If I had to choose a favourite spot in Christ's, it would probably be the TV room because of the massive TV, the comfy sofas and the chilled evenings I have had there (I introduced some of my friends to ‘Black Mirror’ in there). 

Where did you live this year?

I lived in Staircase 4 in New Court, which overlooks King's Street. I was in an ensuite room, which was quite spacious and the storage space was in immediate proximity, making life much easier when moving in/out between terms. There were also plenty of notice boards to decorate, for example with pictures, postcards, quotes and memorabilia (or mind maps during revision!). I did find that I preferred to do my work in the library rather than my room though, as the library is quieter (you could hear a bit of noise from the street outside in my room). 

What did you do for May Week?

I started May Week by attending the Pakistan Society and Islamic Society garden parties which were a wonderful opportunity to say goodbye to several familiar faces who will be graduating (and plenty of good food). I also attended the Christ’s May Ball and King’s Affair which were as extravagant as expected but a lot more fun and memorable than anticipated.

What do you feel like you have gained from studying at Cambridge?

Cambridge has offered me a very holistic, fulfilling and unexpected undergraduate career. Studying a rigorous course like Natural Sciences has made me more confident about my academic abilities and has prepared me for graduate studies. To be taught by some of the world experts in your field is an academic privilege that is incredibly motivational. Apart from academics, I also had a chance to involve myself in student politics and theatre as well as cultural and religious societies. Moreover, taking up sports like rowing, badminton and squash after a significant hiatus made me realise I am not terribly unathletic! Last but not least, Cambridge gave me a chance to meet incredible and talented people and form friendships that I will cherish for life. Overall, the years at Cambridge have been incredibly formative and have developed me into a person who is more organised, independent, socially aware and proud of my cultural/religious identity.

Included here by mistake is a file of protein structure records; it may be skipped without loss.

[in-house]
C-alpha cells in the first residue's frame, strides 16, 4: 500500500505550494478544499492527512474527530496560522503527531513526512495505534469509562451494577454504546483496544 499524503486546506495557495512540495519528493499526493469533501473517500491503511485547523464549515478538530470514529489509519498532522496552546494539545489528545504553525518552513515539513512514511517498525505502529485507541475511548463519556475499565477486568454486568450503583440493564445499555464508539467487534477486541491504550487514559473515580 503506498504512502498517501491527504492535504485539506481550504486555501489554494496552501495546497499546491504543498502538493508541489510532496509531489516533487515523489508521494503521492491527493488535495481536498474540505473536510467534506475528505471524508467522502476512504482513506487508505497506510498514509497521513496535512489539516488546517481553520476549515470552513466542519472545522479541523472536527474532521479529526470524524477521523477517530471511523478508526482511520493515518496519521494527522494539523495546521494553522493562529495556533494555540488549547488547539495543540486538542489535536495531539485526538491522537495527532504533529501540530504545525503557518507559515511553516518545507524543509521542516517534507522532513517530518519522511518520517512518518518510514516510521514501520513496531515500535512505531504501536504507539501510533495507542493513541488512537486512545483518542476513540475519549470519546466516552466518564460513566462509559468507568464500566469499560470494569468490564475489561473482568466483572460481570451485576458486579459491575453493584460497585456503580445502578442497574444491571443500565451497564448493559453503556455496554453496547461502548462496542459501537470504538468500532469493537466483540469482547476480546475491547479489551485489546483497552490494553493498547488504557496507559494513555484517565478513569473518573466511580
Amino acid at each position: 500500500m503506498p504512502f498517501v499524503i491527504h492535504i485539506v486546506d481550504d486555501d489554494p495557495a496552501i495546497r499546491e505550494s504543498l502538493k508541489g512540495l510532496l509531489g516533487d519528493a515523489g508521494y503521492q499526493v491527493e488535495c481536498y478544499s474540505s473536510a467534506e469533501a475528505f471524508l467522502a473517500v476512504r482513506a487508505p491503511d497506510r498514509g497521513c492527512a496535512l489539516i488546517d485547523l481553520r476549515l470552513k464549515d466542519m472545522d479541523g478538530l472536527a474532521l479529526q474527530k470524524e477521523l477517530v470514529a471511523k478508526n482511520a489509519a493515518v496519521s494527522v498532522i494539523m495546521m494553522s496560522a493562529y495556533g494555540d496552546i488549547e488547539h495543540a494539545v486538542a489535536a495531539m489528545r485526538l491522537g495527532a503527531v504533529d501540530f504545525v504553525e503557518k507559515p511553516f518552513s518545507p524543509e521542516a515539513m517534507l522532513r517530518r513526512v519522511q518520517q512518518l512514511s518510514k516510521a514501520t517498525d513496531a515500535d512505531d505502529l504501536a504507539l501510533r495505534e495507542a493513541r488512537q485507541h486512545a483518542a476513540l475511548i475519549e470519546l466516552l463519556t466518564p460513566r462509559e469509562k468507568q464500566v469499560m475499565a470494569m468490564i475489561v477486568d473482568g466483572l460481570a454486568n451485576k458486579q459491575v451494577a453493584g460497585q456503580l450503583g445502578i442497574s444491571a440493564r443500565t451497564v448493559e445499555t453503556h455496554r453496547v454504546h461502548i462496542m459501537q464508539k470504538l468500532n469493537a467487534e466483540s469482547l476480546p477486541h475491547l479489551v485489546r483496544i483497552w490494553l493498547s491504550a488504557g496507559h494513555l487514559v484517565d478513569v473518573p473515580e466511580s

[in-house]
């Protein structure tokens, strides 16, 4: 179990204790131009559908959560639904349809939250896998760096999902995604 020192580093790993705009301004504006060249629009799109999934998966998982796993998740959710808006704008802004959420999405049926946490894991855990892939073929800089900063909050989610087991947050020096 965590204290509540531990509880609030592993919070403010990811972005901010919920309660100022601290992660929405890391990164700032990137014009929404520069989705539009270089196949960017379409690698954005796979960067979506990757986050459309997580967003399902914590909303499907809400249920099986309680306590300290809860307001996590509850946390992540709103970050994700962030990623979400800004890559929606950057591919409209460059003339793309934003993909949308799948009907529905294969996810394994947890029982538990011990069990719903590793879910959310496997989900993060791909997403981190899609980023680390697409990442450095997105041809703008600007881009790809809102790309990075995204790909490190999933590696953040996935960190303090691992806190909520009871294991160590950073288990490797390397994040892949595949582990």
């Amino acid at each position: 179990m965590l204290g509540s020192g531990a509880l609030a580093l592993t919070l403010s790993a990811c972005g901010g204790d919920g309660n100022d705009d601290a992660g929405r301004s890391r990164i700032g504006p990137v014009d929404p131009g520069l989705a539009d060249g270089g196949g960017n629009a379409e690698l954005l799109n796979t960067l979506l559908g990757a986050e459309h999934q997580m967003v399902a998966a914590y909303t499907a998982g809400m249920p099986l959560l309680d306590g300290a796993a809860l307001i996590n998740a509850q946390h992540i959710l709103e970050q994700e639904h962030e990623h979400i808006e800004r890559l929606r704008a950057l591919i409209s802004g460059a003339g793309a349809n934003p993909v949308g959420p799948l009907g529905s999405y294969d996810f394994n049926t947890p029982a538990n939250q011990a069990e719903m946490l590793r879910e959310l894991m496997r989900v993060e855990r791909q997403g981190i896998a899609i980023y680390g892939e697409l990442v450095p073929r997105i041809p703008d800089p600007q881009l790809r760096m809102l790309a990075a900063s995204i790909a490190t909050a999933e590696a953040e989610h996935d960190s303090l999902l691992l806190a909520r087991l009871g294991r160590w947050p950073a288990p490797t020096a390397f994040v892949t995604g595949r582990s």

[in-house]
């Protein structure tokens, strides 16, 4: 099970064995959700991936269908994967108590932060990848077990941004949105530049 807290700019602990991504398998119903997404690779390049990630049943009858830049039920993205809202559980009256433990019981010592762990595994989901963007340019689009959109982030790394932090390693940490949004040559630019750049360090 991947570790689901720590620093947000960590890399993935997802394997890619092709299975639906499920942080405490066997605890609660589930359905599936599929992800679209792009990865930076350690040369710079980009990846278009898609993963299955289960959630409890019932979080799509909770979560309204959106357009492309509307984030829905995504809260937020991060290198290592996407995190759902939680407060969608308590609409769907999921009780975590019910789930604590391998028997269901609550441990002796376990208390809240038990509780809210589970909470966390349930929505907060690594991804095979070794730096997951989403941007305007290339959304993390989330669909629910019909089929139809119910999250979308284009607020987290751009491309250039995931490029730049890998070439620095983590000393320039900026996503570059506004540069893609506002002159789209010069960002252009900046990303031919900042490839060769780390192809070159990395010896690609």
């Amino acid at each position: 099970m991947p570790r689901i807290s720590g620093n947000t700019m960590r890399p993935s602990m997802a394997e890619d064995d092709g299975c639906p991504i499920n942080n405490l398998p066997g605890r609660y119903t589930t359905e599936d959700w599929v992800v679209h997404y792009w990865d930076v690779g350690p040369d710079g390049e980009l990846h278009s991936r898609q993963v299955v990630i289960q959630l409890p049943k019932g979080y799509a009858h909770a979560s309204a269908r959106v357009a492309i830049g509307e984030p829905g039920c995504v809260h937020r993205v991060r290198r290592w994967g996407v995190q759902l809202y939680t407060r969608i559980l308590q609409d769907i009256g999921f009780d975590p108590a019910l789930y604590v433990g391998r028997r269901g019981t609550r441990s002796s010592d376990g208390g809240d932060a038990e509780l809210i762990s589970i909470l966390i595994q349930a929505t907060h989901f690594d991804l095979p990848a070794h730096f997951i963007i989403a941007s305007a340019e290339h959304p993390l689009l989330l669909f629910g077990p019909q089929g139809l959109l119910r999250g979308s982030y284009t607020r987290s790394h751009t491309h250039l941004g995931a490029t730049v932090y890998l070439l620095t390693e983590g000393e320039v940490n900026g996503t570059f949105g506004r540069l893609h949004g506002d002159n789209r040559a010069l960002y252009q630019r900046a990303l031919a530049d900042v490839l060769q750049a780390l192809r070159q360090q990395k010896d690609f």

"To be taught by some of the world experts in your field is an academic privilege that is incredibly motivational."


What are your fondest memories?

I will list a few off the top of my head: walking down to Grantchester at midnight, acting in the first ever BME student theatre production (Macbeth), late night games of 'Mafia' with friends, organising an Oxbridge Boat party and an annual charity Ball while I was president of PakSoc, etc. I will remain a member of Christ’s as a post-graduate so the thing I will miss most are obviously my College friends who are graduating.

John Gurdon's Office

Do you know what others in your year in Natural Sciences are planning to do?

From the biological cohort of NatScis at Christ’s, several are planning to start Master’s/PhDs either at Cambridge or elsewhere while some plan to work in science communication. From other Colleges, I am aware of Bio NatScis that will be starting jobs in finance and consultancy. Most of the physical NatScis are staying for fourth year although some are opting for graduate roles in industry and consultancy. 

Have your ideas about jobs changed whilst you were at Cambridge?

The Cambridge Careers Service has plenty of resources for many different careers and even post-gradaute studies. However, the process of preparing and applying for jobs needs proactive work and initiative. When I started Cambridge, I had little idea of what I could do post-graduation apart from further education and research. If I had to change one thing about how I tackled life here, I think it would have been useful to start considering careers at an earlier stage. Several firms offer insight days/programmes for first year students that can be really valuable if you wish to explore a career without committing an entire summer or more in form of internships. 

During my time at Cambridge, I was exposed to numerous career paths and I invested some time exploring fields like consulting and finance. Although I still decided to pursue a PhD, I am now a lot more comfortable with my choice and have a much better idea of how to utilise the resources and look for jobs after my education. I am now planning to start an MRes+PhD course in Cancer Biology from October in Cambridge. The course is funded by Cancer Research UK and will include two research rotations in first year, one of which will lead to a PhD project.

September 2018

Please be aware if you're considering an application that our student writers describe their experiences. Although the majority of the information stays the same, some details may change from year to year. Do read the student profiles in combination with our undergraduate admissions pages for full information.